P6: Identification of Penetrance- and Risk-Modifying Variants in Dystonia Using Different Genome-Wide Technologies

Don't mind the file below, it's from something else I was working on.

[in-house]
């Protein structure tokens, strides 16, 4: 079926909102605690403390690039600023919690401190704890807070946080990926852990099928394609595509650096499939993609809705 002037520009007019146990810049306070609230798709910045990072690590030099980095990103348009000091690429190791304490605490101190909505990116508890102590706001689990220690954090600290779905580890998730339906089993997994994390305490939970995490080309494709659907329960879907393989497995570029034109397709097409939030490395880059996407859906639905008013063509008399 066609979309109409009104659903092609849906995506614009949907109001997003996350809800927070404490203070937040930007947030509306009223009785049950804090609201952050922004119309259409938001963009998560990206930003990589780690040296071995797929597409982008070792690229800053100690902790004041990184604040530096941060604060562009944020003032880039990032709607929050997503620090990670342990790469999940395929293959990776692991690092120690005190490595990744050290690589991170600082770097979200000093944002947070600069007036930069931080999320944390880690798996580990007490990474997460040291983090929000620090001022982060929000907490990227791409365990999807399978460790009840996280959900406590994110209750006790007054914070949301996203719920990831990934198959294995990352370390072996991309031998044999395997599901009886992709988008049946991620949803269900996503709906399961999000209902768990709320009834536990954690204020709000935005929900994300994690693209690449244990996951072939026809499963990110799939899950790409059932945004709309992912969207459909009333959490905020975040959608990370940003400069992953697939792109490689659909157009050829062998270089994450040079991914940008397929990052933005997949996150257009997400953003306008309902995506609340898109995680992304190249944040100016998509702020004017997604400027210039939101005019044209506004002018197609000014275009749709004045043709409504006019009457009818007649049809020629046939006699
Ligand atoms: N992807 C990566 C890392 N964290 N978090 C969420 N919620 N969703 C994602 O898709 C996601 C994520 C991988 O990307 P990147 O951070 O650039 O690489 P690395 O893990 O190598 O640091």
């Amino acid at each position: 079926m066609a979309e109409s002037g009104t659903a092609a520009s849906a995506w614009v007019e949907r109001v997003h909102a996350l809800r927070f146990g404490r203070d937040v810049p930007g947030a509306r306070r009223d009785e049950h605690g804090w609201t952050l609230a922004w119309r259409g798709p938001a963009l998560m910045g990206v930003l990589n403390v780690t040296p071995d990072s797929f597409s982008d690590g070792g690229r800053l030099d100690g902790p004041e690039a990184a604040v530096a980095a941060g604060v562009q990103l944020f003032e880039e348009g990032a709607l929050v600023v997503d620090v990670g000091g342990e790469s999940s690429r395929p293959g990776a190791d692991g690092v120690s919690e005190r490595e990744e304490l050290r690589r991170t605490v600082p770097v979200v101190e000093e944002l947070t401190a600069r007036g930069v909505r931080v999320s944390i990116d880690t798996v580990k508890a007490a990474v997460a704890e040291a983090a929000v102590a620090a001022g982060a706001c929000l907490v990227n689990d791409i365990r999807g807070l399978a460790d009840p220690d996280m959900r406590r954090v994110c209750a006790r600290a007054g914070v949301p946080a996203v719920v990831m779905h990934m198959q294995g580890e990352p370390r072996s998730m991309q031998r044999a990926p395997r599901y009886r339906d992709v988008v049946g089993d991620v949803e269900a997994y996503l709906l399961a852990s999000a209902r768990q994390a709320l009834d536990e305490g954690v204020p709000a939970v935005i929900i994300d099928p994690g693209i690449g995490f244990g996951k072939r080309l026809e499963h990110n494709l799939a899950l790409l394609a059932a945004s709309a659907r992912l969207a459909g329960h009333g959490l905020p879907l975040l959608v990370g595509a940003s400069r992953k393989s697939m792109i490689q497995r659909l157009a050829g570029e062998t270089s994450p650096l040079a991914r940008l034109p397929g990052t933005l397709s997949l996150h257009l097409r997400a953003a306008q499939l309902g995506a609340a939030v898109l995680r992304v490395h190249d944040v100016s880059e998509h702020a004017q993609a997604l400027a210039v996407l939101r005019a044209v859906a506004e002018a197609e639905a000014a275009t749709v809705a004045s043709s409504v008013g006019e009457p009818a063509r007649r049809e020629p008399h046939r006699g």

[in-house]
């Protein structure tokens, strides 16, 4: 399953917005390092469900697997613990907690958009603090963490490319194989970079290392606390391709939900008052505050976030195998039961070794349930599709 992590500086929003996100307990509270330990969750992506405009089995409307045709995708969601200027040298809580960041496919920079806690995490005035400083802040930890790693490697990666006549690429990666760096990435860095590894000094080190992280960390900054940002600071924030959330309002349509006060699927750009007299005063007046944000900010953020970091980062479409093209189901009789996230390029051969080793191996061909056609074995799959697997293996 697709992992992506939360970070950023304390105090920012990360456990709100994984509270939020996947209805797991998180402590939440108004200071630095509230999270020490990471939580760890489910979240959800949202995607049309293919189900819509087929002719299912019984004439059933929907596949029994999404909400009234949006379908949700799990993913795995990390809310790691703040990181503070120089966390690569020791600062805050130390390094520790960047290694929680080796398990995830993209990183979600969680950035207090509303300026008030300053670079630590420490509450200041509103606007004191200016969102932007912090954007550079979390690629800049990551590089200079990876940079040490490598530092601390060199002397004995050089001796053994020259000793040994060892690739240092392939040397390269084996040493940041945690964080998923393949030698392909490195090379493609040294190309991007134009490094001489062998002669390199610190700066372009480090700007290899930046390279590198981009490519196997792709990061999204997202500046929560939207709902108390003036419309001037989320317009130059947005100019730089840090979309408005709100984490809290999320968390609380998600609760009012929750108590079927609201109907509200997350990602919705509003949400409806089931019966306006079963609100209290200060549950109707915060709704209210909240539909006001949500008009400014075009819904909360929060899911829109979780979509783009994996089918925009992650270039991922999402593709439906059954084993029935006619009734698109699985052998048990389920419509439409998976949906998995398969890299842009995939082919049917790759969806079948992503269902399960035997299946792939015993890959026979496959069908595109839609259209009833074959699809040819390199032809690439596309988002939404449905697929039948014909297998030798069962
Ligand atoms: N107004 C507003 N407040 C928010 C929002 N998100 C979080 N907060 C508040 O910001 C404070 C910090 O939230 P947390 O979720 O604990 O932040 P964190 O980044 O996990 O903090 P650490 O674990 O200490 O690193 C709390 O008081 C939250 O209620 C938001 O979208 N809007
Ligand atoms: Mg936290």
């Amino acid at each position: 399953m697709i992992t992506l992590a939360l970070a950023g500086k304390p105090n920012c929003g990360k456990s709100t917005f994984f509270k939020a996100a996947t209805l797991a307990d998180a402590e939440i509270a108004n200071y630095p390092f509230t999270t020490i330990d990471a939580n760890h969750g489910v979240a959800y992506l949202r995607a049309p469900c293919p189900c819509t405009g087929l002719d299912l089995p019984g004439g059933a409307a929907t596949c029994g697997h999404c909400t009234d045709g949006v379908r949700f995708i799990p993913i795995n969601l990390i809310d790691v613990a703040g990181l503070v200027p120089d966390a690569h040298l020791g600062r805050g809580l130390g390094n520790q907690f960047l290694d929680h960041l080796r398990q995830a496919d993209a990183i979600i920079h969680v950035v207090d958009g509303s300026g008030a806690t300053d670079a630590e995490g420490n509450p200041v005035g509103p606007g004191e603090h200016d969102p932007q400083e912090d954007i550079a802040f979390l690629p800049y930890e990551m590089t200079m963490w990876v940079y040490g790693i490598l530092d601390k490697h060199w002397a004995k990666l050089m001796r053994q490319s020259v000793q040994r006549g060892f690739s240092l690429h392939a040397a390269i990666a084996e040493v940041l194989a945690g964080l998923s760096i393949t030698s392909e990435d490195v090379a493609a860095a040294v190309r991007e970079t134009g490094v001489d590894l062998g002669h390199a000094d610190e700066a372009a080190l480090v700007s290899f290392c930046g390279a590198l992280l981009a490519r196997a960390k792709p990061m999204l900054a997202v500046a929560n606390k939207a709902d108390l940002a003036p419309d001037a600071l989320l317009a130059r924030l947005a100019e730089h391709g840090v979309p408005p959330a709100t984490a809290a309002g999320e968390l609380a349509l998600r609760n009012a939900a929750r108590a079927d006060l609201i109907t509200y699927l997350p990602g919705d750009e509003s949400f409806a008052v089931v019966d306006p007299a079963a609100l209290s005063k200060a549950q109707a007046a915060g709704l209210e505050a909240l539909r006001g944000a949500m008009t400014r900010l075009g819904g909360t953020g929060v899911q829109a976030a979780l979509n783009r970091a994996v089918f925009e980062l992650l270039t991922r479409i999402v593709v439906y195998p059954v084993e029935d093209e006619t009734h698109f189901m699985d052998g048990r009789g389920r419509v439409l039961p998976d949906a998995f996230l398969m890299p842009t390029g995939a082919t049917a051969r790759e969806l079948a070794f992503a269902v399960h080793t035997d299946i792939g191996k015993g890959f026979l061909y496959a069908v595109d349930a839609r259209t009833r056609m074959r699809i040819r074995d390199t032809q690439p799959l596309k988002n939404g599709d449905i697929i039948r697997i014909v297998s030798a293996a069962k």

Dystonia (DYT) is a genetically heterogeneous disease and is characterized by the coexistence of both familial and sporadic forms. While a number of disease-causing genes have been identified for familial DYT, the etiology of sporadic DYT remains largely unclear. Confirmed genetic causes of familial, isolated DYT are mutations in TOR1A, THAP1, and GNAL; mutations in GCHI also frequently manifest as isolated dystonia. Interestingly, most of the known mutations in these genes express their effects at penetrance rates of 50% or below, suggesting the existence of genetic (and potentially non-genetic) penetrance-modifying factors of relatively large effect. The overarching aim of Project P6 is to search for genetic variants that either protect from disease onset or modify disease expressivity, using unbiased genome-wide screening. This goal will be realized through a multi-pronged experimental protocol that utilizes state-of-the-art high-throughput genotyping and sequencing technologies. First, we will generate genome-wide DNA variant profiles for single nucleotide polymorphisms (SNPs) and copy number variations (CNVs) in ~3,500 carefully characterized DYT patients from Germany and the USA (Objective 1). The resulting genomic data will be combined with genotype profiles in ~21,500 control individuals (also from Germany and the US), enabling us to perform the first bona-fide case-control genome-wide association study (GWAS) in the field to date. In line with the overarching aim of ProtectMove, a particular emphasis will be placed on the identification of novel protective factors by applying a number of novel analytic approaches (Objective 2). In a second set of analyses, we will search for genetic modifiers of disease expressivity by performing quantitative trait locus analyses on different phenotype characteristics, restricting our analyses to the DYT cases (Objective 3). In the final phase of our project, we will search for functional alleles underlying the genetic associations discovered in the GWAS analyses by performing NGS-based panel sequencing in up to 200 specially selected DYT cases and controls (Objective 4). This project is headed by two PIs with extensive experience in the generation, analysis and interpretation of large-scale genomics data. DNA specimens for all ~3,500 DYT patients have already been ascertained (1,000 of which are already biobanked in Lübeck) and high-quality genome-wide genotype data for the vast majority of controls are already available, ensuring a timely and successful completion of the project within the first 3 years. The novel hypotheses and gene candidates emerging from the initial results will be subjected to further follow-up, validation and functional characterization in years 4-6 by us and our ProtectMove partners.